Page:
|Publication number||US5747701 A|
|Application number||US 08/784,712|
|Publication date||May 5, 1998|
|Filing date||Jan 16, 1997|
|Priority date||Jun 12, 1996|
|Also published as||CN1138131C, CN1173635A, DE69738003D1, DE69738003T2, DE69738265T2, EP0813041A1, EP0813041B1, US5728947|
|Publication number||08784712, 784712, US 5747701 A, US 5747701A, US-A-5747701, US5747701 A, US5747701A|
|Inventors||David Winsor Marsh, Lars Oscar Rosaen, Eric J. Rosaen|
|Original Assignee||Asahi/America, Inc.|
|Export Citation||BiBTeX, EndNote, RefMan|
|Patent Citations (23), Referenced by (53), Classifications (4), Legal Events (9)|
|External Links: USPTO, USPTO Assignment, Espacenet|
The present invention is a continuation-in-part of copending U.S. patent application Ser. No. 08/662,037, filed on Jun. 12, 1996.
The present invention relates to improvements in fluid flowmeters, and more particularly to vortex flowmeters of the type using ultrasonic sensing circuitry in conjunction with a bluff body disposed in a flow conduit.
Ultrasonic vortex flowmeters are generally well known, and operate on the theory that an obstruction, such as a bluff body, placed in a linear flow of fluid produces a plurality of vortices shed downstream from the obstruction. The vortices create localized oscillatory variations in observable flow parameters such as pressure or velocity. When the ultrasonic waves are transmitted through the vortices, the vortices produce a phase difference between the transmitted wave and the received wave which is dependent upon the strength and velocity of the vortices. These phase differences are subsequently detected and utilized to calculate the fluid flow rate.
However, phase differences may also be caused by other external phenomenon, such as temperature changes in the fluid, which can produce deviations in the phase between the transmitted and received waves exceeding the optimal range of the phase detector. As a result, known ultrasonic vortex flowmeters have typically utilized complex and expensive phase detection circuitry which attempts to force the phase difference to stay in an optimal detection range.
For example, one known arrangement utilizes a phase-lock loop (PLL) to slowly adjust either the frequency of the transmitted signal to maintain the optimum phase angle, or the frequency of the oscillator so as to be locked to the received signal. In addition to cost and complexity, the disadvantages of the PLL arrangements are their fallibility in handling large changes in the transmitted frequency caused by large temperature changes in the fluid, and the potential loss of lock and corresponding reacquisition time if the transmitted wave is interrupted such as by encountering an air bubble in the fluid. The reacquisition time can be especially problematic for large flowmeters, because the phase lock time constant must be longer than the lowest vortex shedding frequency, e.g., on the order of 1 Hz.
Other known ultrasonic vortex flowmeters have attempted to overcome the above-described phase corruption problem by utilizing multiple sets of transmitters and receivers. However, these arrangements only make the detection circuitry more complex and costly.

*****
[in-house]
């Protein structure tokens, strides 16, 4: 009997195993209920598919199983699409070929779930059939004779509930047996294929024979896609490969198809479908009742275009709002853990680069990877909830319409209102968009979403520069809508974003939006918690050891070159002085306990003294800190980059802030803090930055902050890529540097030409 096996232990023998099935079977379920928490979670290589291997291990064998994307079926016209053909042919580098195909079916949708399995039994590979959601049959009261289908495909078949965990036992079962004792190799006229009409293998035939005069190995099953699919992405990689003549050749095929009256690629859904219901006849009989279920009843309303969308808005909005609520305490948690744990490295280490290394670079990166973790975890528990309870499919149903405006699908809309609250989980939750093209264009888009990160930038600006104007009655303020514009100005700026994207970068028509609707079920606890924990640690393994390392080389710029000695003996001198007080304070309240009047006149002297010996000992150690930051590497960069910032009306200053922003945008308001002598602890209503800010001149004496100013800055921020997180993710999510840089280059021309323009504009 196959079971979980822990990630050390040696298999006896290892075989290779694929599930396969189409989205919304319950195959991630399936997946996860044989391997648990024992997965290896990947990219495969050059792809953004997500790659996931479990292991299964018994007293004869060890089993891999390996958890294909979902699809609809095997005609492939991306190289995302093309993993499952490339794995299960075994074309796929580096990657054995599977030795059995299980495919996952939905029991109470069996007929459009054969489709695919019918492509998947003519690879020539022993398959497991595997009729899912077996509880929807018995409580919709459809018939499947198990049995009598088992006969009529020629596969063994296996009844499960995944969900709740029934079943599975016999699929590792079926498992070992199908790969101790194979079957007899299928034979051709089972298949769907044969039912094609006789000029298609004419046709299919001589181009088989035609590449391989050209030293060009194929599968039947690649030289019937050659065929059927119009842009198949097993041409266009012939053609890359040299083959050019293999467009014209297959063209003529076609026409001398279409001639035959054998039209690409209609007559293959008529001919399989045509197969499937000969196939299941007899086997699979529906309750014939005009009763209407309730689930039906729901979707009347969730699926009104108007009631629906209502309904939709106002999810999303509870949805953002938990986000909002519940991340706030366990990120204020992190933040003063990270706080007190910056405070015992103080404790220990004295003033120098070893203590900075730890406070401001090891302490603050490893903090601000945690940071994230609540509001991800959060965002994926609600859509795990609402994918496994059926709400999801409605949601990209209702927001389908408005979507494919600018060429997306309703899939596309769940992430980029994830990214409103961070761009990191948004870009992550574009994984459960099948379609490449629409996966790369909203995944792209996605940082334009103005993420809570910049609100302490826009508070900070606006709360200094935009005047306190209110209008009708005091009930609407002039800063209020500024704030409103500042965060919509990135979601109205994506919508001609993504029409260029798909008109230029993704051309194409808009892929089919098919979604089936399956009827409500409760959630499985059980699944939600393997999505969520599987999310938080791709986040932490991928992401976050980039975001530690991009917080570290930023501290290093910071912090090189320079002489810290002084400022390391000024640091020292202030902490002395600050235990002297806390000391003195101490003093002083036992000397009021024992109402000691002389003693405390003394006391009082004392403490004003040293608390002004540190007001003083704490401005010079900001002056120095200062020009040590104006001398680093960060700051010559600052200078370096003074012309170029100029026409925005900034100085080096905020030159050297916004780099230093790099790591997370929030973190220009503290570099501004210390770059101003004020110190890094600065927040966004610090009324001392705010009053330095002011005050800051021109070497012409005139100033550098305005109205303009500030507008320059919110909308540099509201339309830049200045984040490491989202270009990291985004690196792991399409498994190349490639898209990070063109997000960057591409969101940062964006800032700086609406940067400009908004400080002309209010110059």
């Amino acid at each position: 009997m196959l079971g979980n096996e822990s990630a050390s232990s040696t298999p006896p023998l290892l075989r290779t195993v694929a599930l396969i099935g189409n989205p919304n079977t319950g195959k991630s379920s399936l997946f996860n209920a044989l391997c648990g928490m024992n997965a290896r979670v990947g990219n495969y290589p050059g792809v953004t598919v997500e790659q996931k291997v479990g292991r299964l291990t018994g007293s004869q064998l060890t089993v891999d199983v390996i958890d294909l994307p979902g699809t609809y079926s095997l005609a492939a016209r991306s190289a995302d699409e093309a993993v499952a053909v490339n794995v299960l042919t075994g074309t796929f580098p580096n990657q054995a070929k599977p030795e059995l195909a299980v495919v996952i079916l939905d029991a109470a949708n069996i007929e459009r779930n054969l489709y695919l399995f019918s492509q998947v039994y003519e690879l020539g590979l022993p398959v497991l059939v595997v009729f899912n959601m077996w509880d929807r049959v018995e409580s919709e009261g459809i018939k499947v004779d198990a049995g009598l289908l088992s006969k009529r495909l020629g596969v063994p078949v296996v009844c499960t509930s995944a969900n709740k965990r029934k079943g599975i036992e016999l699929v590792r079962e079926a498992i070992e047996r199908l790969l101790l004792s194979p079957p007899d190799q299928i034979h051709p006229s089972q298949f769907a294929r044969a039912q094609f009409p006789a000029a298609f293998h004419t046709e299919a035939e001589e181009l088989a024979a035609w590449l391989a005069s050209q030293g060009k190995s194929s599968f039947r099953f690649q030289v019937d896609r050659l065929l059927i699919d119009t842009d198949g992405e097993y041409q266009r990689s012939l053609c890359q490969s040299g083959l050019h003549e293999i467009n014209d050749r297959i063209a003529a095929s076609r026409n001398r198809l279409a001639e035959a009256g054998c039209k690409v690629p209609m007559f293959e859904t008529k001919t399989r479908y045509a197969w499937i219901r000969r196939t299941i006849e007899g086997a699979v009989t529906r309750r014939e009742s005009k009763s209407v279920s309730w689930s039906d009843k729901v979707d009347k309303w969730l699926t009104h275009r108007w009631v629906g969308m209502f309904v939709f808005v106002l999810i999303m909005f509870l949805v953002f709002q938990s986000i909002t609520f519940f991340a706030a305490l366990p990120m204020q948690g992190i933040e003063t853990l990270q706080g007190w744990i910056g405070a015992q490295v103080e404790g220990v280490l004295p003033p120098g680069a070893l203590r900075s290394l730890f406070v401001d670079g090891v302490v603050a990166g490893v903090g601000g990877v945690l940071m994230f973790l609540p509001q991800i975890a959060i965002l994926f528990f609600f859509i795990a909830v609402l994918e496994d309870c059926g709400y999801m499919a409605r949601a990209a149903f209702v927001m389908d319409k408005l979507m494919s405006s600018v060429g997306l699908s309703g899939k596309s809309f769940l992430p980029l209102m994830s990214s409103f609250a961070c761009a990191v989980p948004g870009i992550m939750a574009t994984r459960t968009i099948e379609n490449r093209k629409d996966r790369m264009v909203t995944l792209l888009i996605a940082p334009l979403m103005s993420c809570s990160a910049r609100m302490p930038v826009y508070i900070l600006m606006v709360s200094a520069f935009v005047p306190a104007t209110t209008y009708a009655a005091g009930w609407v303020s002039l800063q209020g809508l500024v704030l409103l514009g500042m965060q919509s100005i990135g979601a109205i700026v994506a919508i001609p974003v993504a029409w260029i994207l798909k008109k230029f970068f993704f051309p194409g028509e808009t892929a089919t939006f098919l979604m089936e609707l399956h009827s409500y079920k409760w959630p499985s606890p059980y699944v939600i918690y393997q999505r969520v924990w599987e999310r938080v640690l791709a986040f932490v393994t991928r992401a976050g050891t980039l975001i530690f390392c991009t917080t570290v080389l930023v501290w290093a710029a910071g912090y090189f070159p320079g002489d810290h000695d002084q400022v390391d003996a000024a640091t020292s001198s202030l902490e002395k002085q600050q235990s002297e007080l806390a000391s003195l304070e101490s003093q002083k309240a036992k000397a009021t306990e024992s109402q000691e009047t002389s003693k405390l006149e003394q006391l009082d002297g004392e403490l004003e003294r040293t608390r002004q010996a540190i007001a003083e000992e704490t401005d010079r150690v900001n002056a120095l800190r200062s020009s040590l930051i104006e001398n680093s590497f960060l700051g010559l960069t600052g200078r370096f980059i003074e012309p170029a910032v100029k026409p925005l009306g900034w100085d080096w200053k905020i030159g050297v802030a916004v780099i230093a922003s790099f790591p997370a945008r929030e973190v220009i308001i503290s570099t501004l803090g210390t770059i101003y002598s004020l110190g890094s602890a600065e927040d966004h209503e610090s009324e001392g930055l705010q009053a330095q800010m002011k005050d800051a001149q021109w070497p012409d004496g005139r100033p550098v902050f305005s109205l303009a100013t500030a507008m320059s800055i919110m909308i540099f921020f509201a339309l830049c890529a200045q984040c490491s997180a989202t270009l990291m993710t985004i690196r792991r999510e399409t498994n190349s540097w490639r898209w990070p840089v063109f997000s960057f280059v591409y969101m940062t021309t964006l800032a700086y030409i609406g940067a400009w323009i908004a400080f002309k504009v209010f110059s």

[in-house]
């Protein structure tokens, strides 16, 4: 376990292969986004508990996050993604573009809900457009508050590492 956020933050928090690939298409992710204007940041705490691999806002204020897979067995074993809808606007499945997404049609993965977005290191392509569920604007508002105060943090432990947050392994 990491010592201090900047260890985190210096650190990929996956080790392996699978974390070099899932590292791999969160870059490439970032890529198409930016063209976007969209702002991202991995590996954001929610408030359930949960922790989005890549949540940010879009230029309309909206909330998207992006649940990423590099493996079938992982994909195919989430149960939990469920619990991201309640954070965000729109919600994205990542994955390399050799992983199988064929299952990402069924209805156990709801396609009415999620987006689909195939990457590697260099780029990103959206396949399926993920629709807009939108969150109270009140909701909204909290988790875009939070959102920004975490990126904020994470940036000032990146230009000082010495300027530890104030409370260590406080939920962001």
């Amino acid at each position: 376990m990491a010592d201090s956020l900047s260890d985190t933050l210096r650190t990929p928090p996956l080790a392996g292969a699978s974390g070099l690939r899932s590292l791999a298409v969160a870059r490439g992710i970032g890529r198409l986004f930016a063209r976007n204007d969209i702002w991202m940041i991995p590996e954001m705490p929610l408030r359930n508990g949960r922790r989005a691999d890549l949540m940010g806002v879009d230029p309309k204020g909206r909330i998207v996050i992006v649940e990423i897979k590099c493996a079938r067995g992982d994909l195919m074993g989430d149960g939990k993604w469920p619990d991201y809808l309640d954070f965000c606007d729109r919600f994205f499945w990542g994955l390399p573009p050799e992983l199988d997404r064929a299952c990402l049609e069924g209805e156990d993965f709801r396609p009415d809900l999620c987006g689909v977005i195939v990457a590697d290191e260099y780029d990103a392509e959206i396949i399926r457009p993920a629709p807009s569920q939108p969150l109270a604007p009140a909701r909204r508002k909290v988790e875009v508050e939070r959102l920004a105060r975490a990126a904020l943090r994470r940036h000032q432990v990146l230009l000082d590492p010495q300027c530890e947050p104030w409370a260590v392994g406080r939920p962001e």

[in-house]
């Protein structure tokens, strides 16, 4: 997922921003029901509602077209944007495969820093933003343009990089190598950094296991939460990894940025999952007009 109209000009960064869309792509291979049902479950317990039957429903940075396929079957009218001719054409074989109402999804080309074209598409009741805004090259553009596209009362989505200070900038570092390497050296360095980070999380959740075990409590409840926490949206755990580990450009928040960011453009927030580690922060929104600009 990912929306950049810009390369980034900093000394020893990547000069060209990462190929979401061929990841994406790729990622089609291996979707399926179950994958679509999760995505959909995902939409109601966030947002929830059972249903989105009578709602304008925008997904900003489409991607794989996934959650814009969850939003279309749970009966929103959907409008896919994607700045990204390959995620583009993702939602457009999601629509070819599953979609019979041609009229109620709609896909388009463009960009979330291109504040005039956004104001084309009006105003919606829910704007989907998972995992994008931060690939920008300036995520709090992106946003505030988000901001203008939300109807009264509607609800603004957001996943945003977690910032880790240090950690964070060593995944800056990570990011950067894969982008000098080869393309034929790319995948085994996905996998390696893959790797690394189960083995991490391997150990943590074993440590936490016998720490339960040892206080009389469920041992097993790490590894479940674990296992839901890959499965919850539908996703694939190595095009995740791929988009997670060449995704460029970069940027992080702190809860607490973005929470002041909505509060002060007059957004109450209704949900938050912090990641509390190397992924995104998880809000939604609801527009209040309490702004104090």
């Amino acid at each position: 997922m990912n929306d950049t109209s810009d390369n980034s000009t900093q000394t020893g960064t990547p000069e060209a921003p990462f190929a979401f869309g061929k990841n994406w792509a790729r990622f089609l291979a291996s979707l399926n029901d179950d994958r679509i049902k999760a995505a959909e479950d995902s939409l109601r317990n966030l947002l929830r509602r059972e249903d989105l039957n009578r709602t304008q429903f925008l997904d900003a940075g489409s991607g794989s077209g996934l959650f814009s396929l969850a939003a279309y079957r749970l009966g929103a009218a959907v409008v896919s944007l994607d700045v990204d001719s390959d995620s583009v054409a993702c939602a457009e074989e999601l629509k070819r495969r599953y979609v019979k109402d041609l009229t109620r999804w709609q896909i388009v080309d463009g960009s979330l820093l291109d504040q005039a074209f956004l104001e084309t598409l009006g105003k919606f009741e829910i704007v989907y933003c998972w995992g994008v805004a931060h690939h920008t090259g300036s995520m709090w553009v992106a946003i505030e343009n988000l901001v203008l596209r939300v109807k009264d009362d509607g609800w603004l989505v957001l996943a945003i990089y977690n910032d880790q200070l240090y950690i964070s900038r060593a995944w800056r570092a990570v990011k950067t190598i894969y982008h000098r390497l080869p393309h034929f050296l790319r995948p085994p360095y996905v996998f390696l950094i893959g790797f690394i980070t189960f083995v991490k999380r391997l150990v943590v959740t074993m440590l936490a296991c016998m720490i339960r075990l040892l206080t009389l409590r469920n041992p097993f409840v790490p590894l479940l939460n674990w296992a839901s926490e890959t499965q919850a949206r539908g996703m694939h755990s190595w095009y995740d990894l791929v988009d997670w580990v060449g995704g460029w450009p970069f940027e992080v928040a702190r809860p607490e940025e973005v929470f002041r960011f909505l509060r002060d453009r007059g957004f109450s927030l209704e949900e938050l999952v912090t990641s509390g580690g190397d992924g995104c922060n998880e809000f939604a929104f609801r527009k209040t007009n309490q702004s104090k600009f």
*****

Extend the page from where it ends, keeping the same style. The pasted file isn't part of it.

In addition to the problems with the phase detection circuitry, known flowmeter arrangements have also suffered from the drawback that due to housing designs, any servicing of the flowmeter has necessitated the disconnection of the unit from the fluid conduit. Such disconnection is highly undesirable because it typically requires a temporary shutting down of the manufacturing process which relies on the fluid flow so that the flow of fluid may be stopped. Moreover, the uncoupling of the flowmeter from the conduit may allow external contaminants to enter the conduit, thereby further disrupting the manufacturing process, or potentially compromising the quality of the manufactured goods.
Further, a need has developed for a vortex sensor which overcomes the above deficiencies of known arrangements, while also allowing processing of the sensor output signal in a location remote from the actual sensor housing.
Therefore, an object of the present invention is to provide a ultrasonic vortex flowmeter which can utilize a simple, inexpensive, and reliable phase detector, while also allowing signal processing to be performed remotely from the location where the sensor couples to the fluid conduit to be monitored.
Another object of the present invention is to provide an ultrasonic vortex flowmeter which can be serviced by a technician without dismantling the fluid distribution system, and without potentially exposing the fluid to external contaminants.
Yet another object of the present invention is to provide an ultrasonic vortex flowmeter which includes a main sensor housing arranged to permit removal of the flow sensor component without interrupting the flow of fluid in the fluid distribution system, and which further provides a signal processing circuit in a separate housing remote from the main sensor housing.
Still another object of the present invention is to provide an ultrasonic vortex flowmeter having a housing made entirely of noncorrosive material, and which is slipped around a fluid flow conduit or pipe.
In accordance with these and other objects, the present invention provides an improved ultrasonic vortex fluid flowmeter having a sensor housing comprising a slip-on yoke which removably mates with a bluff body conduit connector permanently installed in a fluid conduit to be monitored. An ultrasonic transmitter and receiver are respectively positioned within the legs of the yoke so as pass an ultrasonic wave through vortices shed by the fluid as it flows by the bluff body located within the bluff body conduit connector. The slip-on yoke eliminates both the need to shut down fluid flow during meter servicing, and the potential for external contaminants entering the fluid. The flowmeter further utilizes a simple phase detector formed from an Exclusive Or gate in combination with an optimal phase range detecting arrangement. The optimal phase range detecting arrangement triggers a 90 degree phase shifting means whenever the phase difference between the transmitted wave and the received wave approaches 0 or 180 degrees.